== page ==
This was a typo. I thought I wrote “I await the political fallout downstream of the LGBT rights movement”. (I’m leaving space in my mind for the possibility that there is no political fallout, and that everything turns out fine. That doesn’t seem likely though.)

        > Calling me that, you’re probably from LessWrong? Are you aware of its fall?
        Indeed I am aware of its fall, but the “affective death spiral” critique wasn’t directed at you. (See below.)

        > Schelling reach is totally a real thing on a micro scale. And my models of psychology I’ve presented are also a bit out of date.
        Oh yes. Schelling mechanics are clear to see, and locally visible e.g., in conversations and other social interactions. I was responding to this excerpt on Schelling reach:
        > “Moral progress” has been mostly a process of Schelling reach extending. That’s why it’s so predictable. (See Jeremy Bentham.)
        To a first-order approximation, this suggests a sort of expanding-radius-of-moral-concern model of our society. I don’t find this model consistent with the world I can see around me.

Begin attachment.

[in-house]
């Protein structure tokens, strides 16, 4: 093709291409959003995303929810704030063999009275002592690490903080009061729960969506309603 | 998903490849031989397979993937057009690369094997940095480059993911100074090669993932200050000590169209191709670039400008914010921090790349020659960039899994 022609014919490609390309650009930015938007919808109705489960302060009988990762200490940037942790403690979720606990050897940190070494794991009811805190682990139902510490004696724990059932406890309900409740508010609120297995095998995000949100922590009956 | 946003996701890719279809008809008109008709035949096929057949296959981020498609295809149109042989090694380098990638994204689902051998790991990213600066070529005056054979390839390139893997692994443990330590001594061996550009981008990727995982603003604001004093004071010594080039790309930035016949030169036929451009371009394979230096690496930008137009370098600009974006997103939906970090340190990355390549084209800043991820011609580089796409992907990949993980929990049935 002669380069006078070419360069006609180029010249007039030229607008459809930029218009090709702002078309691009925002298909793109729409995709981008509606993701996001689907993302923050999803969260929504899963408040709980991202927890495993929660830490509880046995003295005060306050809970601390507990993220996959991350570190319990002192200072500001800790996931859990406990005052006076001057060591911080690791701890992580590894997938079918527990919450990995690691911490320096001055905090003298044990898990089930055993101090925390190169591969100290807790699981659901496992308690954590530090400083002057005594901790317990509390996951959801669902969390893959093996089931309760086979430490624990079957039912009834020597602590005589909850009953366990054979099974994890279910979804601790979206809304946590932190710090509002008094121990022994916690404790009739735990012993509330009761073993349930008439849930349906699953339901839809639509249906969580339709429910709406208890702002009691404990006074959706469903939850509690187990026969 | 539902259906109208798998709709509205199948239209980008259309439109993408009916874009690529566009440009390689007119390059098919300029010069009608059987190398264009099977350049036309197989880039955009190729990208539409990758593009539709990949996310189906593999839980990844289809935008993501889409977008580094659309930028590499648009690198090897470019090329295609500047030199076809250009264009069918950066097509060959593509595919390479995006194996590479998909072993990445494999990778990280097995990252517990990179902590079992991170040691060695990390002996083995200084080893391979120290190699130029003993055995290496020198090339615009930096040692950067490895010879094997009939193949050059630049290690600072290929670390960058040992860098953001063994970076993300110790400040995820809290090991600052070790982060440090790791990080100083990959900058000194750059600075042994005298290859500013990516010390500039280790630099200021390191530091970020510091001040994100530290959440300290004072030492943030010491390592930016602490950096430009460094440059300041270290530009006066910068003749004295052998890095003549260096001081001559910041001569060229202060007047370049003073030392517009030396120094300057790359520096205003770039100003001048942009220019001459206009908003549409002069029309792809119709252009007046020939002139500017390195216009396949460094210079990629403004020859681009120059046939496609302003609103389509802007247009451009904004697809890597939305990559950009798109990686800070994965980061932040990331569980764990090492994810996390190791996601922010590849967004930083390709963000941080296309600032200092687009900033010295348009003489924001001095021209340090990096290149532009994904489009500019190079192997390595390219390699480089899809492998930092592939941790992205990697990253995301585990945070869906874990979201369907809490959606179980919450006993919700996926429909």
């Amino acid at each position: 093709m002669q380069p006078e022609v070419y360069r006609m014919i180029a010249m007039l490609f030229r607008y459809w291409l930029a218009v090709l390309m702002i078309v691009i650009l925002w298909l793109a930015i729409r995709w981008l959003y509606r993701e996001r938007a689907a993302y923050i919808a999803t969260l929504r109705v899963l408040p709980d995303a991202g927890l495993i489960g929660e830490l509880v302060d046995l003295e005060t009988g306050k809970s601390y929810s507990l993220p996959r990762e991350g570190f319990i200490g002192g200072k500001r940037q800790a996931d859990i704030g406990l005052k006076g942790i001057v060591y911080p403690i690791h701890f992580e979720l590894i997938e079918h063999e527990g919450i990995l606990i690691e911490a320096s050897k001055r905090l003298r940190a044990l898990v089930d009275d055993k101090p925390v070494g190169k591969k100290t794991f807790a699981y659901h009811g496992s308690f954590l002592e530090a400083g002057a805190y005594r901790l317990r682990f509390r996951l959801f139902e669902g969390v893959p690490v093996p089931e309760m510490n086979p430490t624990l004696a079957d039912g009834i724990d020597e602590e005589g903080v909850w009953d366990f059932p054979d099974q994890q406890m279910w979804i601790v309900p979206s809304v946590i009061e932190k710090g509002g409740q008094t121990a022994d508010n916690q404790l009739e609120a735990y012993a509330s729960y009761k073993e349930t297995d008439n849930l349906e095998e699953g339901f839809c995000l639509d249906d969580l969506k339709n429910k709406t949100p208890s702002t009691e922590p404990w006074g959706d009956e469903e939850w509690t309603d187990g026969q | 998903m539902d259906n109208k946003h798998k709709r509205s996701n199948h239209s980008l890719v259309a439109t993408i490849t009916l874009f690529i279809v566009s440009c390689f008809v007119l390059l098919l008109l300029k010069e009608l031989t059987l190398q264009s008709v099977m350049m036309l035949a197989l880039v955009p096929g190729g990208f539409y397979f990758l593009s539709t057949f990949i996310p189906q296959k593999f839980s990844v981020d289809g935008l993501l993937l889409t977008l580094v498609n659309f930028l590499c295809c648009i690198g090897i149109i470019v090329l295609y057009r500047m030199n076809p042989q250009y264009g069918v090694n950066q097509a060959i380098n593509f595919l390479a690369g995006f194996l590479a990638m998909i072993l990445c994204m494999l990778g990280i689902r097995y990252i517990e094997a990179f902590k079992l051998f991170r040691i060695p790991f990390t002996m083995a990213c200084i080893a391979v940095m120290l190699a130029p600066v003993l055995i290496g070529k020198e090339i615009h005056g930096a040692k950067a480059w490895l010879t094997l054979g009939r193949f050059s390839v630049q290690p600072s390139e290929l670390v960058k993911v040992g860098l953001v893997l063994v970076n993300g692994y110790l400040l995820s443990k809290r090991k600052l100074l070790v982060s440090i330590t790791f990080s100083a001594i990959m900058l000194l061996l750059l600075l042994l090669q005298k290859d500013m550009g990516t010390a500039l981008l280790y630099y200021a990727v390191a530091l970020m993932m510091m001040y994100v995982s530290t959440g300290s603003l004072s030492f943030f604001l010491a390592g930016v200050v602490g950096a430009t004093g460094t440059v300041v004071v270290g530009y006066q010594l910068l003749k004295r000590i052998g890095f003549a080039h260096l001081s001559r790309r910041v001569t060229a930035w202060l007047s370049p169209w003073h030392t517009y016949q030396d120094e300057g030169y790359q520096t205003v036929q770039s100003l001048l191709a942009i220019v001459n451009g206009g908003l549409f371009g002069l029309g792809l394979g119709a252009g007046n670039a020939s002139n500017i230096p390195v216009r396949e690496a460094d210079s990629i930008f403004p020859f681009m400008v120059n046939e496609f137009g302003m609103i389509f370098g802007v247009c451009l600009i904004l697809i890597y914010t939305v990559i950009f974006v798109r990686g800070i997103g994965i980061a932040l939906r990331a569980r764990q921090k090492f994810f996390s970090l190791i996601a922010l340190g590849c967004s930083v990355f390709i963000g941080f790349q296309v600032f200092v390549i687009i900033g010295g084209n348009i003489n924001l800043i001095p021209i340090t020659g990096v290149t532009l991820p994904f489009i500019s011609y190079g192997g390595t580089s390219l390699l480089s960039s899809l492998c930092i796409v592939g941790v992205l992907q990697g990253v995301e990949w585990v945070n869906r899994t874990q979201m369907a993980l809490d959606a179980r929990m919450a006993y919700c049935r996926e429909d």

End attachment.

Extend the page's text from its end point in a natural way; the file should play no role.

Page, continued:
> Oh and I dunno about blaming world wars, totalitarianism pretending to be communism, fertility rates? Divorce rates? Is that even a bad thing? On moral progress.
        On democracy: A fundamental insight (from the neo-reaction sphere) is that: the group of people that wants power, money, (political) influence, or whatever will always be larger than the group that has and can manage these resources successfully. Therefore, allowing and encouraging basically everyone to participate in an allegedly-democratic process is a Very Bad Idea. (After thinking about this more, I realized attributing both world wars to democracy is just a cached thought from the neo-reaction sphere. But blaming communism on dangerous ideas downstream of democracy still seems correct to me though.)